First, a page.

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UVA Board Defends President's Ouster

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Protesters crowded the Rotunda at the University of Virginia to support university president Teresa Sullivan, who will soon be stepping down.
Zach Stern: http://www.flickr.com/photos/zachstern/2979579333/
Protesters crowded the Rotunda at the University of Virginia to support university president Teresa Sullivan, who will soon be stepping down.

More than 1,000 people rallied on the lawn outside the Rotunda at the University of Virginia Monday, as the Board of Visitors met to hear from President Teresa Sullivan, who is stepping down Aug. 15, and to choose a temporary successor.

Board defends decision to remove Sullivan

Rector Helen Dragas has been at the heart of efforts to remove President Teresa Sullivan, and before beginning a closed door meeting with the Board of Visitors, she read a statement to the university community, expressing regret for the pain and confusion the board caused by failing to communicate well.

"You, our UVA family, deserved better from this board," said Dragas. "We have heard your demands for a fuller explanation of this action. And while our actions may seem insufficient and poorly communicated, we have responded with the best we have to offer: the truth."

Earlier in the day, the faculty senate asked Dragas to step down and reinstate Sullivan, but Dragas clearly signaled that she would not comply: "As visitors, we have the very highest aspirations for the University of Virginia. For it to reach its fullest potential as a 21st century academical village, always firmly rooted in our enduring values of honor, integrity and trust."

In the absence of a detailed explanation for Sullivan’s ouster, rumors had circulated that the board wanted to eliminate programs that didn’t pay for themselves, like German or classics. Dragas said that was not true.

"This board has never, nor will we ever, direct that particular programs or courses be eliminated or reduced," said Dragas. "These matters belong to the faculty."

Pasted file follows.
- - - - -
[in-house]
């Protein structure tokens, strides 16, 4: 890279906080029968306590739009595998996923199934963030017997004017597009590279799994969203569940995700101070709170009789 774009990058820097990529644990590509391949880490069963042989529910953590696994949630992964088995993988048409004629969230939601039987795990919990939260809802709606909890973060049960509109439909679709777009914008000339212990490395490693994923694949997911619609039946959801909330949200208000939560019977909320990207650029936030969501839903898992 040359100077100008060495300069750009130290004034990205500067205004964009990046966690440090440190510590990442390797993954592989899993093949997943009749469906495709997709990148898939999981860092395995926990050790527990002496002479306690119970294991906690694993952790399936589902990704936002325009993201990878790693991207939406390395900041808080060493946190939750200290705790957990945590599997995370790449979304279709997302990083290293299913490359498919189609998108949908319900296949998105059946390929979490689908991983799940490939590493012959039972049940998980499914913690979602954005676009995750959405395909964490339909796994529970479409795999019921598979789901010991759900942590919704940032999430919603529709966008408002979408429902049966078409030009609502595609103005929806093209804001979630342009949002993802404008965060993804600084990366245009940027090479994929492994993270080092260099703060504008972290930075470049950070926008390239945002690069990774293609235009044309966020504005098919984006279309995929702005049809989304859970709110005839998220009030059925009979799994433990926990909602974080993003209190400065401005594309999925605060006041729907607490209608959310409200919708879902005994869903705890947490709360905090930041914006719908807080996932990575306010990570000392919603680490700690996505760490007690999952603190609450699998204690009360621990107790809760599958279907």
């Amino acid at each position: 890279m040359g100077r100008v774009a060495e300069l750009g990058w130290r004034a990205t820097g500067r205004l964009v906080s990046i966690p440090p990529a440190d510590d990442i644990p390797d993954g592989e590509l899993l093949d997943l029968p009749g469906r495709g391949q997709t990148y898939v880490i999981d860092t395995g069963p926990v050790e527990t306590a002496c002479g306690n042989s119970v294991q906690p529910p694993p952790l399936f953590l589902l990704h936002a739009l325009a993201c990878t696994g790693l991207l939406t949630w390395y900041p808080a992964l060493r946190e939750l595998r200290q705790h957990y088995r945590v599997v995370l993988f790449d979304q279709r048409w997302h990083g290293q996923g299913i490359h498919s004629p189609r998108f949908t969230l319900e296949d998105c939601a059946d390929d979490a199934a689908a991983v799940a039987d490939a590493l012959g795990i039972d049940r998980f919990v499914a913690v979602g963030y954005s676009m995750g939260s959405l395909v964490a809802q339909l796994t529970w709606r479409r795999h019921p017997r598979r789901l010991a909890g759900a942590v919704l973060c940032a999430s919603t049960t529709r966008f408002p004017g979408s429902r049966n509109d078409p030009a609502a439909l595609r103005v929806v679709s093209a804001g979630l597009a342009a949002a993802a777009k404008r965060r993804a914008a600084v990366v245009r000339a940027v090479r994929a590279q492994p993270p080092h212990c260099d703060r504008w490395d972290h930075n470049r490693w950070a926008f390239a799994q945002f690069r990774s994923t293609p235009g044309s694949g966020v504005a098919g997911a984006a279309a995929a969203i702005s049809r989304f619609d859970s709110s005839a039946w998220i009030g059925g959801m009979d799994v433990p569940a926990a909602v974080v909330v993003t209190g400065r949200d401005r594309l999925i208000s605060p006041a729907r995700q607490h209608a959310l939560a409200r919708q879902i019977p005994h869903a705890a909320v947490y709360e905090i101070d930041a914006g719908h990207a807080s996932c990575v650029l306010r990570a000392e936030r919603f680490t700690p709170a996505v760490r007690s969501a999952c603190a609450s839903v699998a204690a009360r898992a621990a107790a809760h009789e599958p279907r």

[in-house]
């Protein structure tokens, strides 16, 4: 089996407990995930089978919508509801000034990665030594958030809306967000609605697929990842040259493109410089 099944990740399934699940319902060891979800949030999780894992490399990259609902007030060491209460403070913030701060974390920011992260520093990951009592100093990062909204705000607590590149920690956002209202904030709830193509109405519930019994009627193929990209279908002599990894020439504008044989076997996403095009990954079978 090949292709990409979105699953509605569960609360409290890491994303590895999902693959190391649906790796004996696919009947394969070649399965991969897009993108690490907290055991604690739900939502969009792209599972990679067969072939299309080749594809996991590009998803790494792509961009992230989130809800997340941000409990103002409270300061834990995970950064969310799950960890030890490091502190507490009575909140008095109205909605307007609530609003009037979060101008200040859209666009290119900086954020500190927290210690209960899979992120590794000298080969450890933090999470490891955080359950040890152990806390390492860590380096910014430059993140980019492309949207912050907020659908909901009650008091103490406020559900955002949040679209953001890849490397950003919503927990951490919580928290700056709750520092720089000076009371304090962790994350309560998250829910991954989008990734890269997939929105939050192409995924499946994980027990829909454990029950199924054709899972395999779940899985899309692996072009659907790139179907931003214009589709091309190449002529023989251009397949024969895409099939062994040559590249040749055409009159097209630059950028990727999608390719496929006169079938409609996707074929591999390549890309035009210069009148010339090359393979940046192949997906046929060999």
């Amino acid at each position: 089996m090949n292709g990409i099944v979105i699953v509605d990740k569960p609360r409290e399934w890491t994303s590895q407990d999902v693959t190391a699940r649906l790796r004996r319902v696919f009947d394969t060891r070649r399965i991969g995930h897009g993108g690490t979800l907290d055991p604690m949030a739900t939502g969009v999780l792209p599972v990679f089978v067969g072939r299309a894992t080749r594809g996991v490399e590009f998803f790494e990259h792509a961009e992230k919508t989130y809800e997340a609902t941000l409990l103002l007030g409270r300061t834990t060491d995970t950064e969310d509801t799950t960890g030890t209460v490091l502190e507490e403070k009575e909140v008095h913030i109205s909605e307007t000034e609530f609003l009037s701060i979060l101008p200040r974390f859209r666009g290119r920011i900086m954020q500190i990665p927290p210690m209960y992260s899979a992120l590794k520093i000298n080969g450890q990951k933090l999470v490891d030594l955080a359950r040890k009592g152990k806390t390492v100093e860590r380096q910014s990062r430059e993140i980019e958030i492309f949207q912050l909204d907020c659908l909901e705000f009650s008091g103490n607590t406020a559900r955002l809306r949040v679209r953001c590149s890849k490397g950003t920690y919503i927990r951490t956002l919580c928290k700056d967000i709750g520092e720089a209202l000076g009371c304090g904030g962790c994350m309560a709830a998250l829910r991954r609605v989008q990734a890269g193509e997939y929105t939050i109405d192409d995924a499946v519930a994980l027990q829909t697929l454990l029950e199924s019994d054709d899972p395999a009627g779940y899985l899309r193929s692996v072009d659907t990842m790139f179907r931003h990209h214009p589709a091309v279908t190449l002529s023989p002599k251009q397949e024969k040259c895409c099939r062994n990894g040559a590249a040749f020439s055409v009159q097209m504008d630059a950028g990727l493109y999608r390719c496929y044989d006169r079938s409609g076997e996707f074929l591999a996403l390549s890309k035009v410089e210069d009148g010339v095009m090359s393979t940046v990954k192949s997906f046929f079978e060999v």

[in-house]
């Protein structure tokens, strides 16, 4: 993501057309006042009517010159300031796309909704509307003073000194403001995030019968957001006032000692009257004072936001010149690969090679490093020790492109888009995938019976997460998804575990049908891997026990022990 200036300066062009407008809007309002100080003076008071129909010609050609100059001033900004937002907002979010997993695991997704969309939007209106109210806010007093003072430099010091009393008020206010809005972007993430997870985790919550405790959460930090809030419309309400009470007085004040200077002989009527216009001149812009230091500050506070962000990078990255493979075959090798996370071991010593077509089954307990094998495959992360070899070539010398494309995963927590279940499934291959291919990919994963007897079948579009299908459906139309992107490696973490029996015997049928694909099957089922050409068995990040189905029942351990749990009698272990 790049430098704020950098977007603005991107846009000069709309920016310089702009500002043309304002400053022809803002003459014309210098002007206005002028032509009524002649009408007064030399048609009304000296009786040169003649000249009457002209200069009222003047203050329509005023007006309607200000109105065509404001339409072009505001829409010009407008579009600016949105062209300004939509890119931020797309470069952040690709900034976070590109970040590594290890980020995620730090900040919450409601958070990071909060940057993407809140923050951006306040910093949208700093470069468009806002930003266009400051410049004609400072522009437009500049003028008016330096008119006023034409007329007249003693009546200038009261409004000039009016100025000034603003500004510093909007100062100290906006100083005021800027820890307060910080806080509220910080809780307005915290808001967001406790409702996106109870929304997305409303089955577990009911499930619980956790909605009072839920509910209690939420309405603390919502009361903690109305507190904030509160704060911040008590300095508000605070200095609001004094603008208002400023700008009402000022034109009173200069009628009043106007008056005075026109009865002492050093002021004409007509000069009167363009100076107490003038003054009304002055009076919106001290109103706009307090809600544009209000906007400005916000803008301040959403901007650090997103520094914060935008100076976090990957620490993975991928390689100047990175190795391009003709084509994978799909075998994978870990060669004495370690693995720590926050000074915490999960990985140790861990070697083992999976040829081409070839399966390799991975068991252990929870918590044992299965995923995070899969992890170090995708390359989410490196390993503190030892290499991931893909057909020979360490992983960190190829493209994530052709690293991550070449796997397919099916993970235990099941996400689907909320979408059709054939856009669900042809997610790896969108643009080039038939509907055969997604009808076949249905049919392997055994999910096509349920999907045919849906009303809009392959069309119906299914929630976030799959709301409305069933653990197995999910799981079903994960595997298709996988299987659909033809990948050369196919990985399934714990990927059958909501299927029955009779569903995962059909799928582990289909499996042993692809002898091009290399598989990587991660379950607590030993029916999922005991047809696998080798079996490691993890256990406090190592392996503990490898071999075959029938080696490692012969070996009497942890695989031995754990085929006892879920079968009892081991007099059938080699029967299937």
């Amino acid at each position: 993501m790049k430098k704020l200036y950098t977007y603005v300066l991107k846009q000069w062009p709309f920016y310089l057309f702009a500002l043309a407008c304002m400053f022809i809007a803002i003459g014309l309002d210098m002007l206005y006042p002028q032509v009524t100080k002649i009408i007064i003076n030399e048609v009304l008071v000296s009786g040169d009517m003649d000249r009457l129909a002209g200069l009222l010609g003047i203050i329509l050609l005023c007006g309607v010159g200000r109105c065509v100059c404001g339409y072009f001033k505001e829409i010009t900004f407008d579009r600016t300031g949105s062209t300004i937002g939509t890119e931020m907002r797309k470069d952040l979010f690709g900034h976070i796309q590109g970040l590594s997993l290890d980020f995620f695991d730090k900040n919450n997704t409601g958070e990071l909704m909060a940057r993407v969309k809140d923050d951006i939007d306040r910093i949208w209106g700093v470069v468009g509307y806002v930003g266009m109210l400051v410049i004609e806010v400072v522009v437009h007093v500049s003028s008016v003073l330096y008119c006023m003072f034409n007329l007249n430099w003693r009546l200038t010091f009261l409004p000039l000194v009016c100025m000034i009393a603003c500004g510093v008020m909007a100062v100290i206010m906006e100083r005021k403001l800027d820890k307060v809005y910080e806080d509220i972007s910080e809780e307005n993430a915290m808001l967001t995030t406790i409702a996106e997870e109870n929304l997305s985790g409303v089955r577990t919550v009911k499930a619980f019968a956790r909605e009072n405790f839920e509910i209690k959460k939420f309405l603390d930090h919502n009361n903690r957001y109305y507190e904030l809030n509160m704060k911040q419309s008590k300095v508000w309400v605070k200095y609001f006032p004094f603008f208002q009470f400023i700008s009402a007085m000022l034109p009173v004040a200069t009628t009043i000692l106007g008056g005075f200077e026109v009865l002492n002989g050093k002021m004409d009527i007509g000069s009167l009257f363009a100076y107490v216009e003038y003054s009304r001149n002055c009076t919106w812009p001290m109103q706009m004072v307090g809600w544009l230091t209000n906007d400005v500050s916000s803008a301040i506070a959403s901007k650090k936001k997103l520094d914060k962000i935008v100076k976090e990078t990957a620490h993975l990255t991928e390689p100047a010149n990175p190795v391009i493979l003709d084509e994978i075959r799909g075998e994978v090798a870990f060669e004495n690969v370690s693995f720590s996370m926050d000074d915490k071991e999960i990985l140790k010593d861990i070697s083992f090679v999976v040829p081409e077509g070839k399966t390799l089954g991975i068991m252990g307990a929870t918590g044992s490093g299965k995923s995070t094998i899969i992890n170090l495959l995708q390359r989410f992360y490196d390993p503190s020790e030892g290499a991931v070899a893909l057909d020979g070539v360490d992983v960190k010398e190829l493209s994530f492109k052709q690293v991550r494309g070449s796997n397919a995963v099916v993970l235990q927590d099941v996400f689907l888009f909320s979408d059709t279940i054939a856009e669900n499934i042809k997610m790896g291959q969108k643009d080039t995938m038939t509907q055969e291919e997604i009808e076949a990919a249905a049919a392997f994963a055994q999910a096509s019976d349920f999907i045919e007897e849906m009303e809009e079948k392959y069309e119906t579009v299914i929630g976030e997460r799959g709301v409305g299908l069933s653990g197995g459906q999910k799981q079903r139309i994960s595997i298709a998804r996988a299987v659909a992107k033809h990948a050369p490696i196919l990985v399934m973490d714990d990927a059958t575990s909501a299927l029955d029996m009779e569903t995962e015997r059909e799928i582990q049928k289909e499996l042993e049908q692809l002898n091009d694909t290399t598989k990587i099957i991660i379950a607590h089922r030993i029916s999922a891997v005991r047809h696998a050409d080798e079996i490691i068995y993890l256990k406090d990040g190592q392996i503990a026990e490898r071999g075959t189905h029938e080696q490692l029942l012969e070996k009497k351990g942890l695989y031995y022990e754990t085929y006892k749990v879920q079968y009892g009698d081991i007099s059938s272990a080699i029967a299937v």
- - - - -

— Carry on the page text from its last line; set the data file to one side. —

She added that the board would never make decisions to favor any particular donor — perhaps a reference to Peter Kiernan, a wealthy hedge fund manager and UVA alum who appears to have worked with Dragas to push Sullivan out. He may have ties to the online learning industry. Dragas had earlier complained that Sullivan was not moving quickly enough to launch a distance learning program.

She concluded by reminding the public that the board of visitors serves many masters. "We want the very best caliber education and experience delivered to the 21,000 students for whom we are responsible," said Dragas. "We crave the highest quality healthcare for the almost 900,000 patient visits attended to by the exceptional doctors, nurses and staff members in the UVA Medical Center. And in our push for excellence, we seek also to be responsive to the families and taxpayers who foot our bills and to legislators who demand accountability."

Sullivan finds support on campus

As the board went into closed session, Teresa Sullivan entered the Rotunda to wild cheers from the crowd outside.  Some carried signs calling for her re-instatement, among them James Patterson, who just got his PhD in political science:

"It says Dragas failed her Machiavellian final," said Patterson. Regardless of what happens, he called for the state to provide more funding for higher education. By his side was Julia Patterson, the woman he married just yesterday.

"Instead of looking at pictures of my wedding on Facebook, this actually sounded more fun and was more important to us. That's why we’re here," she said.

The faculty president addressed the crowd, sharing remarks Dragas had made. Many protesters laughed at her claims.

Earlier in the day, maintenance crews had removed a word spray-painted on columns of the Rotunda: Greed.

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